Asylum applications to the UK have reached their highest level since 2004, according to official estimates.
Claims were up 18% on 2020 – when Covid travel limits were in place – but it is only a small increase on 2019 levels.
But net migration – which does not include asylum claims or refugees – fell by 88% last year after Covid.
The figures come after 27 people drowned crossing the channel, sparking renewed calls for changes to the way those seeking refuge are treated.
So far this year, more than 23,000 people have attempted the crossing from France to the UK by boat.
A government spokesperson said the asylum statistics “demonstrate the complex scale of the global migration crisis”.
They claimed that the government’s Nationality and Borders Bill – currently making its way through Parliament – would “ensure we are fair to those in genuine need and break the business model of criminal trafficking networks”.
However, Labour has said the bill would breach international law on refugees and “damage the UK’s standing around the world”.
Conservative MP Tim Loughton said the bill was not a “panacea”, adding: “What it will end up doing is replacing putting people up in hotels with putting people in prison.”
The Home Office figures also reveal a big backlog of asylum claims waiting to be heard, with 67,547 cases yet to have an initial decision.
Dr Peter William Walsh, of Oxford University’s Migration Observatory, said: “The situation in the channel yesterday (Wednesday) is an unspeakable tragedy.
“The increase in claims for asylum is driven by arrivals from Eritrea, Iran and Syria, all of which have very high acceptance rates for asylum in the UK.
“The backlog in the number of asylum seekers is increasing both as a result of this increase and the slow processing of asylum claims.”
Asylum applications in the UK were “substantially lower” than in France, which received 31,000 applicants in the third quarter of 2021, according to the Migration Observatory.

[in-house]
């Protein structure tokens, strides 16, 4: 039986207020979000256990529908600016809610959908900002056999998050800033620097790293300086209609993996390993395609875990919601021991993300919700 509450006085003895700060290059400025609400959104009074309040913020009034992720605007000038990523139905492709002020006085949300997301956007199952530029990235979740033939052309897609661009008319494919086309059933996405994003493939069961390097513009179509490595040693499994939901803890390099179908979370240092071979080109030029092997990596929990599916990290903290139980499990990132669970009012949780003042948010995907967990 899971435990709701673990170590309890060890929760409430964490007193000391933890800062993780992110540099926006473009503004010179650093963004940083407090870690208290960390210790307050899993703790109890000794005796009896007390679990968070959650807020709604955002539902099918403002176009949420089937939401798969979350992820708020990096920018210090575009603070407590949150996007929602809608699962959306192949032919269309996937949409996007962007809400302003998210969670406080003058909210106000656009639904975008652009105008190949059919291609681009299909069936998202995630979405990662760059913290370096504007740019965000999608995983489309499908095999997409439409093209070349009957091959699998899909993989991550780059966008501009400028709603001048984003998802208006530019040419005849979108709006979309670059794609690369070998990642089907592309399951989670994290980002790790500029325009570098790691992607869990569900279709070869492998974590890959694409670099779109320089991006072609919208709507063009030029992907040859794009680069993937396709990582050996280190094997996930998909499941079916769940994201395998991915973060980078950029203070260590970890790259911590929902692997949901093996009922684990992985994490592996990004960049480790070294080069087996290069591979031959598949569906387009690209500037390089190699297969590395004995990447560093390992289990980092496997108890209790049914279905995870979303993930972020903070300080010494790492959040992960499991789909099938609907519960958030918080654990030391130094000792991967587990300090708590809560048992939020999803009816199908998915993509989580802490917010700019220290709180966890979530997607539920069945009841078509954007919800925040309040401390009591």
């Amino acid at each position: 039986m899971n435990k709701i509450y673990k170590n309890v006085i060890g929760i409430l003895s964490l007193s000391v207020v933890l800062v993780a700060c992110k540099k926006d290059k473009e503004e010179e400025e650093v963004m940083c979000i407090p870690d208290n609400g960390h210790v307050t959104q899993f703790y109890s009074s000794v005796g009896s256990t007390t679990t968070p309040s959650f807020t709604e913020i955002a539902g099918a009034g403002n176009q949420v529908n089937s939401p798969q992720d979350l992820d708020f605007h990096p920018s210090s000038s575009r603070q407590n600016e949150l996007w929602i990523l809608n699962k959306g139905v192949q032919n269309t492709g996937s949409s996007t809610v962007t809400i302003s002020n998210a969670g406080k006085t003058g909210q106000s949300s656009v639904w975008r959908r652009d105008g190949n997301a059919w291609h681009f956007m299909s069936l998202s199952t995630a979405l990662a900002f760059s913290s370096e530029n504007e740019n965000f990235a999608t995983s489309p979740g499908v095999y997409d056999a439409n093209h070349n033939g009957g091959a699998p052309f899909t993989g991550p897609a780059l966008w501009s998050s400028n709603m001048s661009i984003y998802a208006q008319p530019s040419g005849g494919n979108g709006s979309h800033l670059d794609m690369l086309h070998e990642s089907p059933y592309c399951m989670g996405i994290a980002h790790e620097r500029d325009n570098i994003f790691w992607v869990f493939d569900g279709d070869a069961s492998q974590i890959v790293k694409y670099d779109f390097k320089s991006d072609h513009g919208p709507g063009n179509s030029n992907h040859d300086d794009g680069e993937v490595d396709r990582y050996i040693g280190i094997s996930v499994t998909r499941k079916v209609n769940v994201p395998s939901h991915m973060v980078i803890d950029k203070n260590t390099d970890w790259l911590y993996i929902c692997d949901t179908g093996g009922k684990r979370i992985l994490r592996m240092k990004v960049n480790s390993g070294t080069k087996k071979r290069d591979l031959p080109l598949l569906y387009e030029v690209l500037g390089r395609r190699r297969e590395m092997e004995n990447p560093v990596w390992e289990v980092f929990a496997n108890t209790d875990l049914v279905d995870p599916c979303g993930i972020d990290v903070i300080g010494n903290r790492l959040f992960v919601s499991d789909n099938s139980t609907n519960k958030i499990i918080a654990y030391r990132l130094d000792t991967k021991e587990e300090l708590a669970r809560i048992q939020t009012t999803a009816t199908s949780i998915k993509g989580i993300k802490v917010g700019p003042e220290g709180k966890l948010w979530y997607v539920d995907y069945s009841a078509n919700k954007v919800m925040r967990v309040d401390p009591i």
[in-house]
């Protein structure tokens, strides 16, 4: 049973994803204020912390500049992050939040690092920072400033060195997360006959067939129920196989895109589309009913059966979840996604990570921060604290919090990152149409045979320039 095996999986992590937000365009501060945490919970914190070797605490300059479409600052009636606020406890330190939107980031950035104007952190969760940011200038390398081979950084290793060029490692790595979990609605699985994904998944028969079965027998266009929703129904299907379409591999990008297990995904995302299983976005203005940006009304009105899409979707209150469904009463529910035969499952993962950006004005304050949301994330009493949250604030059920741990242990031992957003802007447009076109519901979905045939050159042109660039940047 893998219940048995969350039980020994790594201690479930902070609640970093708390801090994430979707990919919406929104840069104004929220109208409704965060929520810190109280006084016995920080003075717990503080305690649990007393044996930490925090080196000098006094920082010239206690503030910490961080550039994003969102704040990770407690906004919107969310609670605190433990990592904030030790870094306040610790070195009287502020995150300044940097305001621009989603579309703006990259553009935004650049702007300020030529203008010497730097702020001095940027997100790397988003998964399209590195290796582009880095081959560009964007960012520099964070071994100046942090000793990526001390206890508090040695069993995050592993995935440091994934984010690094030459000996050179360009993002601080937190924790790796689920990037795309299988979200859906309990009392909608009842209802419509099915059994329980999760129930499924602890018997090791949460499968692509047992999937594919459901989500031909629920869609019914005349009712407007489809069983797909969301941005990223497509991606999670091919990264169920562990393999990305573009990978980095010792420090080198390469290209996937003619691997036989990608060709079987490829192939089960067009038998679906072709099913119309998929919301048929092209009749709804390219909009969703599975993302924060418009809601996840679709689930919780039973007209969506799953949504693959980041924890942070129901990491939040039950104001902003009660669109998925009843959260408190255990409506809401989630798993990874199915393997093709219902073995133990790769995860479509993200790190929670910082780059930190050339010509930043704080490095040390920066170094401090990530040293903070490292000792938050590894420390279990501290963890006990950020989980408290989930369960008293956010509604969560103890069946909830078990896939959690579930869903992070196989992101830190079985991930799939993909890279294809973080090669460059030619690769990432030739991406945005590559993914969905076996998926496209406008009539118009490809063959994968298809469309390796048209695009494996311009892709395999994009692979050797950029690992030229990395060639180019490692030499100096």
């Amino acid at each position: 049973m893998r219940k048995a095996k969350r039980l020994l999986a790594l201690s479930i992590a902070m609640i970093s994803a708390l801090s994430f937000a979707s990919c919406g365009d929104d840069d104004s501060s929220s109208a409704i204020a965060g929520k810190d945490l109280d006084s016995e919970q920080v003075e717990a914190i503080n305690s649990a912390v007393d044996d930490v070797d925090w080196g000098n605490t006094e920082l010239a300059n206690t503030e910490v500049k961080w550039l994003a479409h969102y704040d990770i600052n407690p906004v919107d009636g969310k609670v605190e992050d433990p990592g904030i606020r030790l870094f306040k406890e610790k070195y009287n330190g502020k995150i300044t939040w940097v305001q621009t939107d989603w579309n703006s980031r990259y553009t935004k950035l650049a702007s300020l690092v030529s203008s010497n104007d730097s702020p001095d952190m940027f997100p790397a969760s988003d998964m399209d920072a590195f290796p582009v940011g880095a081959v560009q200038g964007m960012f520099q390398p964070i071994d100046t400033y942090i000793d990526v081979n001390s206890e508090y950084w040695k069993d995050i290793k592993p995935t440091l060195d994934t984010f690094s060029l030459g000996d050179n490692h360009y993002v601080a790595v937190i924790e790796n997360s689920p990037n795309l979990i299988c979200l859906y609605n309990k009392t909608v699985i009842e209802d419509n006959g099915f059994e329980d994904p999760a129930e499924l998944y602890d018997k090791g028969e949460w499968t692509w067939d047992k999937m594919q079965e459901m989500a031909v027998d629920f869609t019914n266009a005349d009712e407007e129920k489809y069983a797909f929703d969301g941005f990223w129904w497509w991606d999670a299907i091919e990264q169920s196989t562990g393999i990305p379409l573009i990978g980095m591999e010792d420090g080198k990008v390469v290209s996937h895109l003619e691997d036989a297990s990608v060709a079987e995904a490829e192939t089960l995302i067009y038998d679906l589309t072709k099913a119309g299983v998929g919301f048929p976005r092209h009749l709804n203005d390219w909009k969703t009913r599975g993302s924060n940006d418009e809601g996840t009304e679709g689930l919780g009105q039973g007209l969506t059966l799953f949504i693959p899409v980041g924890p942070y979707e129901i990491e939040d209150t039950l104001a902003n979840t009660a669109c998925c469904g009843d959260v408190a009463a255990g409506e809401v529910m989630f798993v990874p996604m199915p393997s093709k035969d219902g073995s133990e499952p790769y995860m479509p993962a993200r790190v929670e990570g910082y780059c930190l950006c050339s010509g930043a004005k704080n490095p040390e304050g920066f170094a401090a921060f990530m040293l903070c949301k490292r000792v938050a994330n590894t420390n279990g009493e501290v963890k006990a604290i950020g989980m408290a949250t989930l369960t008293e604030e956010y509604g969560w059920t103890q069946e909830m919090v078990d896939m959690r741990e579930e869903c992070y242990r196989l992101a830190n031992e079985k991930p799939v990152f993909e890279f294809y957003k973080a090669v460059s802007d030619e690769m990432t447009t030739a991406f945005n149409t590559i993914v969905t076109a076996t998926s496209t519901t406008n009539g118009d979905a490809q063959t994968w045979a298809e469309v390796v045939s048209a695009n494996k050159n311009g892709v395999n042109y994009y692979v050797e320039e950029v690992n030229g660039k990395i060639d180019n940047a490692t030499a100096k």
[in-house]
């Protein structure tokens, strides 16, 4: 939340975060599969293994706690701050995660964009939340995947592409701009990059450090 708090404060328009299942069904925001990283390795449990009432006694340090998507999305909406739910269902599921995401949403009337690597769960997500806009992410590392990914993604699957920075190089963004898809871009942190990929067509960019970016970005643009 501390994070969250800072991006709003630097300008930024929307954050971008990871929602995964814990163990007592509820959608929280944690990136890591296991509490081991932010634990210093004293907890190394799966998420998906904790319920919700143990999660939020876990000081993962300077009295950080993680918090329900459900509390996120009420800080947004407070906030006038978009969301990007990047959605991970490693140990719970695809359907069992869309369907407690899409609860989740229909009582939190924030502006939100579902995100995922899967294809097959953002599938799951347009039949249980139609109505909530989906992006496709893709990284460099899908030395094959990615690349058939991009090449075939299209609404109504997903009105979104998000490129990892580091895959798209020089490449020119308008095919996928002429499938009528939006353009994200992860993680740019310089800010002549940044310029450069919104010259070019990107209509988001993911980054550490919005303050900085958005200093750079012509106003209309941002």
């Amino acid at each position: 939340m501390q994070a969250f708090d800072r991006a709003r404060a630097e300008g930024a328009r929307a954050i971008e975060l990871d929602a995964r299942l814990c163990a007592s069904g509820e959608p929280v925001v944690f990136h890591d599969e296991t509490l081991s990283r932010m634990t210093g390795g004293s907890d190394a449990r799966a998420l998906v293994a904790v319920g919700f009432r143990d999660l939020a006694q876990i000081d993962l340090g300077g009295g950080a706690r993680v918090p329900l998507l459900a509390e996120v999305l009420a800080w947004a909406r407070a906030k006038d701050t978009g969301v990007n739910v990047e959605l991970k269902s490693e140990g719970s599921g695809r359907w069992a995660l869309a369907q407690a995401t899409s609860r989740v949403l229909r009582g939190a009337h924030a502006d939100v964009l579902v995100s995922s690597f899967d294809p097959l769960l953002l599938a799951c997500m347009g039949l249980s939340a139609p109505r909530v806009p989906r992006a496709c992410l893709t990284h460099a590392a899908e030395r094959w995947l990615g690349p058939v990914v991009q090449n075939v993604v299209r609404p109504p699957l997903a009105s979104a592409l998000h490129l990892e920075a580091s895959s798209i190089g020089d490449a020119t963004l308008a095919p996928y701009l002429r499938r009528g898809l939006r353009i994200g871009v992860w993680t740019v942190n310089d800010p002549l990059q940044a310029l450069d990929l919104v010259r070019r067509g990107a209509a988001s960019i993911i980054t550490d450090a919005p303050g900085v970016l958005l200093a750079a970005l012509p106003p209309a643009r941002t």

People can claim for asylum in the UK if they fear persecution in their own country.
There were 37,562 asylum applications in the year to September – compared to nearly 32,000 in 2020 and 35,737 in 2019.
The Home Office said this year’s increase was partly linked to the easing of global travel restrictions introduced during the pandemic, but also to “an increase in small boat arrivals to the UK (of which almost all claim asylum)”.
The department’s figures say that last year it offered protection to 13,210 people in the form of asylum and other schemes, representing a 2% increase on the previous year.
Iran was the top nationality claiming asylum, as it has been every year since 2016, with 6,002 applications.
Applications from Eritrean nationals rose by 97%, while claims from Syrians increased by 74% and by 39% for Afghans and Albanians.
The figures do not include those who came to the UK via the Afghanistan Citizens Resettlement Scheme, which supported Afghans who had worked with the UK government in their home country.
Asylum applications last peaked in 2002 when demand was driven by conflict or unrest in Iraq, Afghanistan, Zimbabwe and Somalia.
Numbers fell in subsequent years and have since fluctuated between 20,000 and 40,000.
Net migration falls
Separate figures, released by the Office for National Statistics (ONS), suggest a dramatic drop in net migration to the UK last year, due to Covid travel restrictions.
Net migration – the difference between people coming to live in the UK and emigrating to other countries – was 34,000 in 2020, compared with 271,000 the previous year.
Brexit was also a factor in the 88% fall in numbers, but the ONS stressed that there was “no evidence of an exodus” from the UK.
In March 2020, the public were told to stop all non-essential travel in a bid to prevent the spread of coronavirus, and air travel to and from the UK dropped by 95% in the early months of the pandemic.
Net migration in 2020 from the EU was negative, with 94,000 more EU nationals thought to have left the UK than to have arrived, the ONS statistics suggest.
But 5.5 million EU nationals were granted permission to remain in the UK through the post-Brexit settlement scheme, according to Home Office figures. with more than 300,000 cases still being processed.
So far, 180,000 EU nationals have been refused permission to remain in the UK.
The ONS warned that its net migration figures were based on “experimental research” and “subject to a high level of uncertainty”.
The organisation was forced to suspend the International Passenger Survey, the traditional method of measuring migration through surveys at ports and airports. due to the pandemic.